The boyfriend's lunatic heist

Thad Roberts stole 100 pieces of the moon from NASA, all to impress a woman

The boyfriend's lunatic heist

Getty Images; Photo Illustration by Taylor Shute

Boston author Ben Mezrich, 42, has made his name (and fortune) by crafting suspenseful, bestselling and film-friendly accounts of clever young people armed with daring, ambition, cutting-edge technological ideas and—often enough—a certain insouciance about legal niceties. His Bringing Down the House: The Inside Story of Six M.I.T. Students Who Took Vegas for Millions (2002) became the successful 2008 movie 21, while The Accidental Billionaires: The Founding of Facebook, a Tale of Sex, Money, Genius and Betrayal (2009), about social media pioneer Mark Zuckerberg, was turned into the Oscar-winning film The Social Network. Mezrich’s latest book, which will be released on July 12, is Sex on the Moon: The Amazing Story Behind the Most Audacious Heist in History, which describes how Thad Roberts led three other NASA interns in the 2002 theft of 100 pieces of incalculably valuable lunar rock from the space agency—a crime committed primarily to impress his girlfriend.

As much as he likes writing fiction, Mezrich thinks non-fiction provides “great stories”—if you can find them. That’s more easily done now than earlier in his career, he adds in an interview: “Ever since 21 and The Social Network, every genius kid who pulls something crazy emails or calls me.” But everything is still “all about the story,” Mezrich says, and he sifts everything he hears to find “something compelling enough that I want to become a part of it, for as long as it takes to get inside. Sex on The Moon is certainly one of those stories. Thad reached out to me through mutual friends; he’d just gotten out of prison and wanted to tell his story.” It was an immediately appealing project. “It was really something I had never heard about, and had all the elements I look for. I’ve always wanted to write about NASA—not the NASA of the ’60s but the NASA of today.”

That was only the start of a long slog. “I had to get deep inside Thad’s character, and he is extremely complex. It took a long time to gain his trust, but also to get to the real story beneath all the layers.” And Roberts was the co-operative part of the story. “It was tough working my way into NASA because NASA didn’t really want me to write this book. I also had to file with the FBI to get the file case, and I had to get all the court documents to corroborate what Thad was telling me.” The result is one of the summer’s best reads, part high-stakes Ocean’s Eleven, part crazy love story.

Exclusive excerpt

It had to be the strangest getaway in history.

Thad Roberts tried to control his nerves as he stared up through the windshield of the idling four-wheel-drive Jeep. The rain was coming down in violent grey sheets, so fierce and thick he could barely make out the bright red traffic light hanging just a few feet in front of him. He had been sitting there for what seemed like forever; a long stretch of pavement serpentined into the grey mist behind him, winding back past a half-dozen other traffic lights—all of which he’d had to wait through, in exactly the same fashion. Even worse, between the lights he’d had to keep the Jeep at an agonizing five miles per hour—a veritable crawl along the desolate, rain-swept streets of the tightly controlled compound. It was unbelievably hard to drive at five miles per hour, especially when your neurons were going off like fireworks and your heart felt like it was going to blow right through your rib cage. But five miles per hour was the mandatory speed limit of the compound—posted every few yards on signs by the road—and at five miles per hour, once you hit one red light, you were going to hit them all.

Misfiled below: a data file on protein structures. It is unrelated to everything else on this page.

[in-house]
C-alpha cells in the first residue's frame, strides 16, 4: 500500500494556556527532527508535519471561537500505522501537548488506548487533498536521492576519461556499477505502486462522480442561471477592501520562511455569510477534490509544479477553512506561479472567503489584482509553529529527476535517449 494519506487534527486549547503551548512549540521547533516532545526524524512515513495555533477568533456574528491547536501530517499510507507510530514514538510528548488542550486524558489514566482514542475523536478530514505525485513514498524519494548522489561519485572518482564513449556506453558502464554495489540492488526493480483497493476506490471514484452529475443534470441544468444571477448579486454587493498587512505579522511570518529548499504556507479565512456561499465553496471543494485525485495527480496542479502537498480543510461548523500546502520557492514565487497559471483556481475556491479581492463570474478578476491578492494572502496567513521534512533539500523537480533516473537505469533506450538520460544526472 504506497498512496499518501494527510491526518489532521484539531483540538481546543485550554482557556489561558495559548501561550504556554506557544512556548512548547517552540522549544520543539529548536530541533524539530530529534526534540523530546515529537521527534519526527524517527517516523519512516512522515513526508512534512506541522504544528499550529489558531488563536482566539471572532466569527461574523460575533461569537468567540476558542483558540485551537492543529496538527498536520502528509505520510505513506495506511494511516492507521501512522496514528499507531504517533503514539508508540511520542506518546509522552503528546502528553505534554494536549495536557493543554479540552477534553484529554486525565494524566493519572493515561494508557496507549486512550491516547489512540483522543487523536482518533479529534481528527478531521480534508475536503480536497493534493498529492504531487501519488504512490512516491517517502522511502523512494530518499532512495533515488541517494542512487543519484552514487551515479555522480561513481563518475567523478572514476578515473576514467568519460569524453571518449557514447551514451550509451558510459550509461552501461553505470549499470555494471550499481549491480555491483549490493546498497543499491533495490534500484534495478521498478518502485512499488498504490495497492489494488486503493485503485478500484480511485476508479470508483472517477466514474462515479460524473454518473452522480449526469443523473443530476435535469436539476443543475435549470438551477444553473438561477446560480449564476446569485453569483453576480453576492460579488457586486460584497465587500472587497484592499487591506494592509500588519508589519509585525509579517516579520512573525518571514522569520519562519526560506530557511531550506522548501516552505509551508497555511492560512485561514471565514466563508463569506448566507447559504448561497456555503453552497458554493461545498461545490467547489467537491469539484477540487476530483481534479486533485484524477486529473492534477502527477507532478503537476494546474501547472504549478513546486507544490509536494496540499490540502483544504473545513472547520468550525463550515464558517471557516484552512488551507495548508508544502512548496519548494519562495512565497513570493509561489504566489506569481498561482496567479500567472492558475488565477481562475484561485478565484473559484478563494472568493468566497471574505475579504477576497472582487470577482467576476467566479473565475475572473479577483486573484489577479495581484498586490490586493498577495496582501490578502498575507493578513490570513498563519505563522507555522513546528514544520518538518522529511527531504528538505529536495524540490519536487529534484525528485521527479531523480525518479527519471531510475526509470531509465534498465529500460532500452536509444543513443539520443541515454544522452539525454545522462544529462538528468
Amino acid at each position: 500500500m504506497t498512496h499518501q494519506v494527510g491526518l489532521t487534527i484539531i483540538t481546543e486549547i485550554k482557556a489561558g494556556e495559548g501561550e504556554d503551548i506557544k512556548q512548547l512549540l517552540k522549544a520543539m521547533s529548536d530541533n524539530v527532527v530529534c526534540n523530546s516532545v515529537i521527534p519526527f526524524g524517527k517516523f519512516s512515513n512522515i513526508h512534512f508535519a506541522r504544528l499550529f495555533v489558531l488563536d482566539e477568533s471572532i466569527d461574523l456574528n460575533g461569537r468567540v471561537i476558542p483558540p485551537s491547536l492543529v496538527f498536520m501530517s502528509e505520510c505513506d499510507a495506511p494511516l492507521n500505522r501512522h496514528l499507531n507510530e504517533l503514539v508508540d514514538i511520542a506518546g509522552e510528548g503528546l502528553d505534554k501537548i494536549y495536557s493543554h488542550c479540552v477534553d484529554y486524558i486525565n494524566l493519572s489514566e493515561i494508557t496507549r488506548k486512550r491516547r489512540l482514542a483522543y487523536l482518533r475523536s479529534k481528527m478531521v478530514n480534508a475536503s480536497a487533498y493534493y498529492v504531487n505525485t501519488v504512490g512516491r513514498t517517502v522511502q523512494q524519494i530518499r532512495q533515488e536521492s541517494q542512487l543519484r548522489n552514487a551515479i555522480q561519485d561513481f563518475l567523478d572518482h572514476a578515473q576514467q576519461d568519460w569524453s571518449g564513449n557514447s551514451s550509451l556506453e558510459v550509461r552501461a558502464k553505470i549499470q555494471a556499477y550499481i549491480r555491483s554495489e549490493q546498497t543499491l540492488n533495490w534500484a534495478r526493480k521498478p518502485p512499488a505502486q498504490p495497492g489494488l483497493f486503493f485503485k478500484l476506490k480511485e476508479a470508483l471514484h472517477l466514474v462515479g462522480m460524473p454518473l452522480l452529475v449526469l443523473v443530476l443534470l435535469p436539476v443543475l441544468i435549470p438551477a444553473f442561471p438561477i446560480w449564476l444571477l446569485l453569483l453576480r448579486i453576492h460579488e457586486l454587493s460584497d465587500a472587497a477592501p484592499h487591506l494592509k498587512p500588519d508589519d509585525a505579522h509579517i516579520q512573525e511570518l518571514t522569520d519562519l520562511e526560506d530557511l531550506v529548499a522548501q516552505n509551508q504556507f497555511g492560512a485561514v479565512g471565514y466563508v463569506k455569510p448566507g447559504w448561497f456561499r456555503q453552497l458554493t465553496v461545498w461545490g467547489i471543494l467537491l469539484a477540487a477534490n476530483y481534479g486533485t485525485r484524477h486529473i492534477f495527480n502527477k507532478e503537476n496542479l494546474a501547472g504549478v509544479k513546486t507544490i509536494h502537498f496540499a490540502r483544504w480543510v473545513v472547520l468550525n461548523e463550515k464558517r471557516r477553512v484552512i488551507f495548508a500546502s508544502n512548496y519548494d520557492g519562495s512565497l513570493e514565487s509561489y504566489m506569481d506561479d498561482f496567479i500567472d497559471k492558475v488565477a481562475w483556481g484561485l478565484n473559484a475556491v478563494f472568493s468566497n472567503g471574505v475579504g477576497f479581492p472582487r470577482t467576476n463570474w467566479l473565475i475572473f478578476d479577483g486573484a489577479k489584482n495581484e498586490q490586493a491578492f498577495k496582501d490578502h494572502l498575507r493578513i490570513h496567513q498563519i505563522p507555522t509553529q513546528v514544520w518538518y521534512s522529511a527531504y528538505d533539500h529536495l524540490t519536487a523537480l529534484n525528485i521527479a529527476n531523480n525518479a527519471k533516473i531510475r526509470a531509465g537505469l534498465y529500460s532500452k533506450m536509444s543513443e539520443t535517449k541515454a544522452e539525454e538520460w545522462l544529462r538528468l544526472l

Thad’s fingers whitened against the Jeep’s steering wheel as he watched the red glow, willing it to change to green. He wanted nothing more than to gun the engine, put his foot right through the floor, break the speed limit, and get the hell out of there. But he knew that there were cameras everywhere—that the entire getaway was being filmed and broadcast on more than a dozen security consoles. For this to work, he had to stay calm, obey the rules. He had to appear as if he belonged.

He took a deep breath, let the red glow from the traffic light splash across his cheeks. Only a few more seconds. He used the opportunity to toss a quick glance toward the passenger seat—which didn’t help at all. Sandra looked even more terrified than he felt. Her face was ivory white, her eyes like saucers. He wanted to say something to calm her down, but he couldn’t think of the words. She was pretty, with blondish-brown hair; even younger than Thad, barely 19 years old. Maybe not the ideal accomplice for something like this—but she was an electronics specialist, and she had practically begged to be a part of the scheme.